Hotels are working within a world where change is at a pace never before experienced. The acceleration of technology adoption and digitalization of all areas of our lives is unprecedented, with only more significant innovation and speed on the horizon. Often cited, data from McKinsey showed that we vaulted five years forward in consumer and business digital adoption in around eight weeks during the first weeks of the global pandemic. This speed has only continued.
Over the last few years, the growth in innovation and investment in the technology solutions for the short-term rental sector (combining vacation rentals, corporate housing, and ‘home-like’ brands such as Sonder and Life House) has been phenomenal to witness. Property managers now have plenty of options to help them run better, more streamlined businesses covering all aspects of in-property management, guest experience, customer relationship management, revenue management, ancillary services, and more. The technology adoption in the hotel industry has seemed slower, with SaaS adoption less the standard.
While the hotel and short-term rental segments are highly fragmented, around 35-40% of hotels are independently owned and managed, and single hosts or micro-businesses own 85% of rental property companies. Equally fragmented is the technology that serves both sectors. Many tools, such as in-room technology, smart locks, and guest communication devices, can effectively service hotels and short-term rentals (both sectors have rooms and guests, right?). There have been relatively small inroads made toward technology brands providing both sectors with solutions tending to stay in their own lane. They are rarely converging. At least for now.
The short-term rental industry is fractured and comprises many small businesses. The types of properties are also exceptionally diverse, and managing short-term rentals is hard work. Rather than being in one building like a hotel, units are typically dispersed across cities, resorts, along a beachfront, around a lake - requiring logistical agility to manage and maintain. Part of the charm of rentals is their ‘unique spaces’, which makes creating a brand and standardized experience more challenging. Short-term rentals have had to get creative with communication tools and virtual concierges without a shared entrance, front desk or concierge, or ability to create a consistent first experience.
By its nature, technology has had to be innovative and flexible to cover a whole different host of situations and provide solutions to the complex pain points of managing rentals. Flexibility has been key here. Without the history of legacy tech, we’ve seen more advancement in cloud-based property management software, better and less expensive (so far) API integrations and a more open partnership system of vendors. Solutions, while on one level being competitors going after the same customer, rely on good relationships to drive customers through the sales funnel.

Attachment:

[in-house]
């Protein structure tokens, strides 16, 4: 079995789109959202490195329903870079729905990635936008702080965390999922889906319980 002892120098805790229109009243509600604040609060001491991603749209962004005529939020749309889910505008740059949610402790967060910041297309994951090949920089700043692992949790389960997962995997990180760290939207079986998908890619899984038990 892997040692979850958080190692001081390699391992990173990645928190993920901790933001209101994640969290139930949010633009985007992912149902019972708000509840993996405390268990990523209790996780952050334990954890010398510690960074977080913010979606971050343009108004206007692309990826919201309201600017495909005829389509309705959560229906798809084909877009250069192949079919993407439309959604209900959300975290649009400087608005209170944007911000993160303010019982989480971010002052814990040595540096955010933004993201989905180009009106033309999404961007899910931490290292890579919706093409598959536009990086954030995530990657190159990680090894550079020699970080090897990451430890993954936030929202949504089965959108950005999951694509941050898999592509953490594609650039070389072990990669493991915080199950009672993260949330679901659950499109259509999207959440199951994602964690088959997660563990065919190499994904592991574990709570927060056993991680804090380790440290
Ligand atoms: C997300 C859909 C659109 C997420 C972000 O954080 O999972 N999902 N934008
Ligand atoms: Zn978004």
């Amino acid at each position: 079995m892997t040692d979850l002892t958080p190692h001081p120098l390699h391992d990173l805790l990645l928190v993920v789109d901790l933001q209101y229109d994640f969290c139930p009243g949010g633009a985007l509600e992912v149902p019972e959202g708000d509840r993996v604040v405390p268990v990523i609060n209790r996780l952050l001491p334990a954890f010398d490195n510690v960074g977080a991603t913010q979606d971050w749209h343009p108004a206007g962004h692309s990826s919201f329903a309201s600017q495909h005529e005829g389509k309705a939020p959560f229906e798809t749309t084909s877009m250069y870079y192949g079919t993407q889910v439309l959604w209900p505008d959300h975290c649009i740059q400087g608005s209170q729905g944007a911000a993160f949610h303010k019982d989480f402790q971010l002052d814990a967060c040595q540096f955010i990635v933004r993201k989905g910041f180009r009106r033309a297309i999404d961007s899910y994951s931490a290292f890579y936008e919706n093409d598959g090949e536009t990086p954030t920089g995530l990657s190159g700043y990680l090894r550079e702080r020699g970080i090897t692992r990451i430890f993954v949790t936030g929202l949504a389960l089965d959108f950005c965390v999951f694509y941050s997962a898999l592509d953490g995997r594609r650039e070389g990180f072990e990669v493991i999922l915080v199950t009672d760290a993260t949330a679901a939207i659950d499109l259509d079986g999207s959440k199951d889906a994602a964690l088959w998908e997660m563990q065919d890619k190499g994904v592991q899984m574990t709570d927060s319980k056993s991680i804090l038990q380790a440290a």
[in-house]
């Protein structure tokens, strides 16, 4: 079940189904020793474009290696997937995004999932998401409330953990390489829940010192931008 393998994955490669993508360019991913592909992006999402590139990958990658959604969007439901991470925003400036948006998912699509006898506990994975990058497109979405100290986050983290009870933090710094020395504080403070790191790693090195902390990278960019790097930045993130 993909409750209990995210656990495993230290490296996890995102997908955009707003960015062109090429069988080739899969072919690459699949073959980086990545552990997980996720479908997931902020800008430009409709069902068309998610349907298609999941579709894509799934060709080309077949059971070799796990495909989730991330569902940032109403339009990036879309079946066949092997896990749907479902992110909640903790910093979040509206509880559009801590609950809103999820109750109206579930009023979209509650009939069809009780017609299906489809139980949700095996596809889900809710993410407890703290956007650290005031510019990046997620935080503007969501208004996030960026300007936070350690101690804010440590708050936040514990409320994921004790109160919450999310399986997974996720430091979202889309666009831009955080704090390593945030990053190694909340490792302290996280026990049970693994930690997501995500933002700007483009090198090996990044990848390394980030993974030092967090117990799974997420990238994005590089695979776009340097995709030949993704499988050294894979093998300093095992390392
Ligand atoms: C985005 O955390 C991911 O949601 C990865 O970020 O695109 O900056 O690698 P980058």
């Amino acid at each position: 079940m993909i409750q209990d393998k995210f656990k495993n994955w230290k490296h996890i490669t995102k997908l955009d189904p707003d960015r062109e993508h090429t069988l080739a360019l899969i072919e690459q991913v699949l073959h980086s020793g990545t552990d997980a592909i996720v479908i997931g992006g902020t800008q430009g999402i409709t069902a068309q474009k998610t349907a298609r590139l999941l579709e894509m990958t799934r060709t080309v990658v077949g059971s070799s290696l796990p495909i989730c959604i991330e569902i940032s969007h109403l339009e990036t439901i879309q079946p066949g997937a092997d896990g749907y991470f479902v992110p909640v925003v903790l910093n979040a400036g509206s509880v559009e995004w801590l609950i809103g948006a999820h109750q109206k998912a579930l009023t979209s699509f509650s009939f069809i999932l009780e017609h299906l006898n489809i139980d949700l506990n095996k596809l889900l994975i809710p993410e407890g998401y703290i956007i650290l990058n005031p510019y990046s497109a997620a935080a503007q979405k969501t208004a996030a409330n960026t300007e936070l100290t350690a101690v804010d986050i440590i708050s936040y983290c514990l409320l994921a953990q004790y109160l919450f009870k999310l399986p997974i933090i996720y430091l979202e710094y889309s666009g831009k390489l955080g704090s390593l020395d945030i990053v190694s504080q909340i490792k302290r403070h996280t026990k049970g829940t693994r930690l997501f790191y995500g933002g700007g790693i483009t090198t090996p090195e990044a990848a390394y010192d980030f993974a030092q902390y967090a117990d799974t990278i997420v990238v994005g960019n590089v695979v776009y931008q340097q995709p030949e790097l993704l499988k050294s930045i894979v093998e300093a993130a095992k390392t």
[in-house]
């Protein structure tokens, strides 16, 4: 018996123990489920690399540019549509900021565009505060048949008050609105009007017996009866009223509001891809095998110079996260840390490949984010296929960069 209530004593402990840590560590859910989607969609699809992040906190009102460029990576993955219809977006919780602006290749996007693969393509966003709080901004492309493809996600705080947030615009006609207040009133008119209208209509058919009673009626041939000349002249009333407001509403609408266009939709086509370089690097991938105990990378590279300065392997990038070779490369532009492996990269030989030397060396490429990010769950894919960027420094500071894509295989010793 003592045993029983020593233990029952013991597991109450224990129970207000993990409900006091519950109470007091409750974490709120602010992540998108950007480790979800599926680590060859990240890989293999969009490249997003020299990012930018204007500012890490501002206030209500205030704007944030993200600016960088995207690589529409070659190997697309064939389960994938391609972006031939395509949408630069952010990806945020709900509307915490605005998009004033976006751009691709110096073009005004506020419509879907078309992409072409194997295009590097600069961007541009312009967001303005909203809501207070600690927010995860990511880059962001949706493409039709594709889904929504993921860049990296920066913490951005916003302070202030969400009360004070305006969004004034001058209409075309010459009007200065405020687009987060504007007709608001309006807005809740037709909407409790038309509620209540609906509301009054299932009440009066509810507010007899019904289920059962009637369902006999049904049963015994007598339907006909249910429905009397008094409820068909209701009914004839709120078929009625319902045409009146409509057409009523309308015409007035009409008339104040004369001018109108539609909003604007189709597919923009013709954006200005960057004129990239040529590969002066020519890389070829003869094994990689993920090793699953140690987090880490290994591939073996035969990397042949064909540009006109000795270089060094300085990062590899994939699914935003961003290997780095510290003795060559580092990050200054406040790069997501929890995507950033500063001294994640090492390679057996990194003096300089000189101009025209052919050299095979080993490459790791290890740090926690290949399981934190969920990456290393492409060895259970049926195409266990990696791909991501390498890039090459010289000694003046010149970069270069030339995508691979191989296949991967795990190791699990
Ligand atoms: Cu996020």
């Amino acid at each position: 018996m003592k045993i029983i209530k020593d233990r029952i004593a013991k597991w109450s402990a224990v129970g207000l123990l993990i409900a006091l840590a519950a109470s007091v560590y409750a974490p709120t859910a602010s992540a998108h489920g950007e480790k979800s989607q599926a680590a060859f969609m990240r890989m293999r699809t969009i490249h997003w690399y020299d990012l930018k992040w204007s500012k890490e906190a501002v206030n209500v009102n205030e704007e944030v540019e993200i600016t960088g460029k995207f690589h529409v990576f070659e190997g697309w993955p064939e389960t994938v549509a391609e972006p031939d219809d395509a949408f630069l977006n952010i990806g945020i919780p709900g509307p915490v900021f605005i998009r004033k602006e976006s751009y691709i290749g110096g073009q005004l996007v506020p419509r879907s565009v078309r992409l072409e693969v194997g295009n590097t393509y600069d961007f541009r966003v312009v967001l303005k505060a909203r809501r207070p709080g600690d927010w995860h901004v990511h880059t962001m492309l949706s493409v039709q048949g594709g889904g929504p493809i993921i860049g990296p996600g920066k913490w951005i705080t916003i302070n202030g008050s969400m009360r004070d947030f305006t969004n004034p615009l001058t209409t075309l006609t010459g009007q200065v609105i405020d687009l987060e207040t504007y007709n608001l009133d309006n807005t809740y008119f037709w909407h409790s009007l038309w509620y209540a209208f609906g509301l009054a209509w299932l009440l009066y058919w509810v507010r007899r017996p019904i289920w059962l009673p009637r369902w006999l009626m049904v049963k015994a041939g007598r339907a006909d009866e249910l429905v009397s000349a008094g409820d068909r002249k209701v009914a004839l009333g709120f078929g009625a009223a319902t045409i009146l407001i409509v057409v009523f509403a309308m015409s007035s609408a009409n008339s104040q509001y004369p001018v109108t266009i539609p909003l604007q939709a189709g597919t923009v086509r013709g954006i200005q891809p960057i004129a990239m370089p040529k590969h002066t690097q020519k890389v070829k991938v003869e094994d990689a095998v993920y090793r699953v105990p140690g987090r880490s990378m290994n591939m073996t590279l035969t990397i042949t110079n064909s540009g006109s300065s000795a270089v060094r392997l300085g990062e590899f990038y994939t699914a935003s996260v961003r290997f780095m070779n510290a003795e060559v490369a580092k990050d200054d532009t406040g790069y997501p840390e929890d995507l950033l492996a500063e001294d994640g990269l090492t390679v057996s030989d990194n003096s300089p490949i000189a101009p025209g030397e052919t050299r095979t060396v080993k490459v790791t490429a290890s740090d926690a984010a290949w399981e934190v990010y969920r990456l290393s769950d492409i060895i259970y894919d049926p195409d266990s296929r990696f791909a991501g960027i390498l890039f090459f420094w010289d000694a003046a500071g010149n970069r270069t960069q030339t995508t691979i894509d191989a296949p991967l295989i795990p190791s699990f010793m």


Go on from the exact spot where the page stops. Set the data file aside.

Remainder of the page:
Building a tailored tech stack with fluidity and robustness at its center is critical for a streamlined hospitality business. Third-party integrations are vital here, but only if they are offered at a reasonable cost and there is an open dialogue between suppliers. Leading on from this, the technology underlying STRs tends to be better at setting up third-party API integrations that legacy tech in hotels can’t support. There is also the high cost of integration that many hotel tech tools are burdened with. Short-term rentals on the other hand have flourished here. Tools and property management solutions partner with one another - each bringing its expertise to the table.
There is much talk about a merging of the lodging sectors. On the outside, it may look like short-term rentals and hotels are converging - at least in some areas. It may look like this because some hotels are offering more unit diversity or creating their own STR brand (e.g., Marriott), while short-term rentals are leaning into the hospitality experience of hotels and have taken from hotel market share. Distribution channels like Booking.com and Airbnb are blurring categories by blending the two in the search function - distilling any sense of distinction in the minds of the consumer.
From a technology perspective, some tools now aim to service both industries (especially with many STR operators trying to professionalize their business). However, more often than not, they tend to stay in their own lane - despite clear parallels in the pain points of hotel and STR managers.
However, we are seeing more significant inroads towards a natural convergence of lodging technology. Recent news of Transparent (STR data) being acquired by OTA Insight is interesting - it’s the first time data on both sectors will be combined and compared. I predict that we will see more hotel software acquiring STR software capabilities - rather than the other way around. As more portfolio diversity is created to match quest demands, legacy technologies and established hotel brands will fully wake up to the opportunities the merging of the sectors offers each other and their customers.
ABOUT THE AUTHOR
Jessica is the founder and managing director ofAbode PR, a B2B public relations and content agency focused on raising the profile of transformative technology solutions operating within the global short term rental, hotel and ‘living’ property sectors. With over 20 years of experience in public relations, hospitality and technology, Jessica is also an advisor, leadership mentor and industry commentator. Her company sits at the heart of the developing intersection between work, life and play in the property and hospitality markets, and partners with technology solutions playing a lead role in this transformation. www.abode-pr.com